He hung about the ruins till it was ten o'clock by his watch, and then went straight to the hall. Sir Wilton was at home; but the footman hesitated to admit this visitor. Carlton's own hesitation was, however, at an end, and his eye forbade rebuff. He was shown into the drawing-room, where a very young girl was at the piano, evidently practising, and yet playing in a way that made Carlton sorry when she stopped. The cool room smelling of flowers; the glimpse of garden through an open window, with the court marked out and chairs under the trees; the momentary sound of a fine instrument finely touched: it was all the very breath and essence of the pleasant every-day world from which he had rightly and richly earned dismissal, and it all was branded in his brain. Then the young girl rose, and stood in doubt with the sun upon her plaited hair, and eyes great with innocent distress; but Carlton barely bowed, and the child hardly knew how she got across the room.
Sir Wilton entered with jaunty step. His whiskered jaw was set like a vice, but the light of conscious triumph danced in his fixed eyeballs. Carlton had come prepared to have his intrusion treated as his latest crime; a glance convinced him that the other was too sure of victory to object to an interview with the virtually vanquished.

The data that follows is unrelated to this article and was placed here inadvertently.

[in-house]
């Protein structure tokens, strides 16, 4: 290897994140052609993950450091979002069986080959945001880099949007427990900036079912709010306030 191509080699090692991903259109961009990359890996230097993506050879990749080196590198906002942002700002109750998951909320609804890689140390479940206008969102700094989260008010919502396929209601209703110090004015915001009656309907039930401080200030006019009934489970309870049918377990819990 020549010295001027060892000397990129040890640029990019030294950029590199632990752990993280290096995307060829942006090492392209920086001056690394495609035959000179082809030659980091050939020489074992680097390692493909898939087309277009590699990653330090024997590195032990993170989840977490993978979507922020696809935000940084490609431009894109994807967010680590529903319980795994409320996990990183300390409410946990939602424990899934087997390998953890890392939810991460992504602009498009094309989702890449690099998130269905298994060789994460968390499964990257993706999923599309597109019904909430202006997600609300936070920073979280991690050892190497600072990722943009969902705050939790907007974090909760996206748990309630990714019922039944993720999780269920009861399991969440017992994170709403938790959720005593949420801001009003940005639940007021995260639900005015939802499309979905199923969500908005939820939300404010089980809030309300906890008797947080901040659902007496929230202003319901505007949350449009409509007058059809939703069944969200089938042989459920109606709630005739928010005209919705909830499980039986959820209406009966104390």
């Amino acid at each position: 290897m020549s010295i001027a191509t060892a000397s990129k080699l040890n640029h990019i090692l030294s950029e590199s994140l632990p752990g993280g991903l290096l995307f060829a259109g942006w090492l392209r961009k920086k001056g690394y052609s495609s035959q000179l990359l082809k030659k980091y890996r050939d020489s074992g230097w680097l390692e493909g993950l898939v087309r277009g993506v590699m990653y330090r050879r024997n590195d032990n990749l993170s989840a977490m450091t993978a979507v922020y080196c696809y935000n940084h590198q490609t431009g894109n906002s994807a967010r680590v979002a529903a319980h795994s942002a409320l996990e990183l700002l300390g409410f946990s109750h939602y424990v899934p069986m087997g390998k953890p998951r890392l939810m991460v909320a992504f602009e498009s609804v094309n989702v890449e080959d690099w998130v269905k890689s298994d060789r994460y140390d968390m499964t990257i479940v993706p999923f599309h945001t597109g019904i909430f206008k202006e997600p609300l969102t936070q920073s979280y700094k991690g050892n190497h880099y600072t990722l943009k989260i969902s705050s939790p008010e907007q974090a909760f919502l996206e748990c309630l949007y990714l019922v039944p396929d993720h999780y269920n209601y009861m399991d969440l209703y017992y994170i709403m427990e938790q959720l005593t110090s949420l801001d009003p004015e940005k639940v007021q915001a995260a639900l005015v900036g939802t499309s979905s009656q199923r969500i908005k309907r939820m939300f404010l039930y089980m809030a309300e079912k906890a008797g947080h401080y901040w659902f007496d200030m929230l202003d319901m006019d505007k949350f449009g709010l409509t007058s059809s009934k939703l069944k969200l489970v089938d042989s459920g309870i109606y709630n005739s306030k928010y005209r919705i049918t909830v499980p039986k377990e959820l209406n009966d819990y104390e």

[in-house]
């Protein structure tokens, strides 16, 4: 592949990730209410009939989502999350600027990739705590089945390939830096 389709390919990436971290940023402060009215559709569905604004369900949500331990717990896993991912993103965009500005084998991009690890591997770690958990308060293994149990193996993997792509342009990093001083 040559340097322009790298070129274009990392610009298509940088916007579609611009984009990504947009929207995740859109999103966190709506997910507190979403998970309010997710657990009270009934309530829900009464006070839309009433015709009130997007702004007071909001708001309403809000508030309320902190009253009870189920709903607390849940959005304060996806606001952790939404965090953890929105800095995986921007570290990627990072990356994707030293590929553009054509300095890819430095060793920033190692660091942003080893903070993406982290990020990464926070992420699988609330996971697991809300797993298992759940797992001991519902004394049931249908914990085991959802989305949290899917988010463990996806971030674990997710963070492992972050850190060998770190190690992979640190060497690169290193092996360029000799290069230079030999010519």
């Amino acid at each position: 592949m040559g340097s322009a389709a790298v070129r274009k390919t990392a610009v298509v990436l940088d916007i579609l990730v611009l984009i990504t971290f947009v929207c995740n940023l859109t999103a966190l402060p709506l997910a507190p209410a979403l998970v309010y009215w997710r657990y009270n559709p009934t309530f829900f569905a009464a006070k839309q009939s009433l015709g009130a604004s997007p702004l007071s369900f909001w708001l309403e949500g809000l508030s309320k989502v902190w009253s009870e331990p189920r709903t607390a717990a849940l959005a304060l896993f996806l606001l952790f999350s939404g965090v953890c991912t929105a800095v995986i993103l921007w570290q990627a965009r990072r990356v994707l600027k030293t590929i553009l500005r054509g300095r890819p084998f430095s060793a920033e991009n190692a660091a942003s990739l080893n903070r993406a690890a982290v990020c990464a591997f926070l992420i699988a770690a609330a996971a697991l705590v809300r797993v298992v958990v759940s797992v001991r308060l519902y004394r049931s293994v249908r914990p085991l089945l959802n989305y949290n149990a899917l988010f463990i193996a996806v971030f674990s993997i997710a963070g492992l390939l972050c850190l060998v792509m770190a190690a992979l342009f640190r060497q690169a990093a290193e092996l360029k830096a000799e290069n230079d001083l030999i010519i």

"So you are quite determined that I shall not rebuild the church?"
It was a point-blank beginning. Sir Wilton shrugged and smiled. "I have told you to build it if you can," said he.
"But you mean to make that an impossibility?"
"Naturally I don't intend to make it easy."
"Admit that by foul means, since none are fair, you are deliberately preventing me from doing my duty!" Carlton pressed his point with a heat he regretted, but could not help.
"I admit nothing," said the other, doggedly—"least of all what you are pleased to consider your 'duty.' Your real duty I've already told you. Resign the living. Let us see the last of you."
Carlton met the rigid stare with one as unwavering and more acute. It was as though he would have seen to the back of the other's brain.
"Very well," he said at length. "You shall!"
"Ah!" cried Sir Wilton, when he had recovered from his surprise. But it was not the cry of victory; there was an uncharacteristic lack of finality in the clergyman's tone.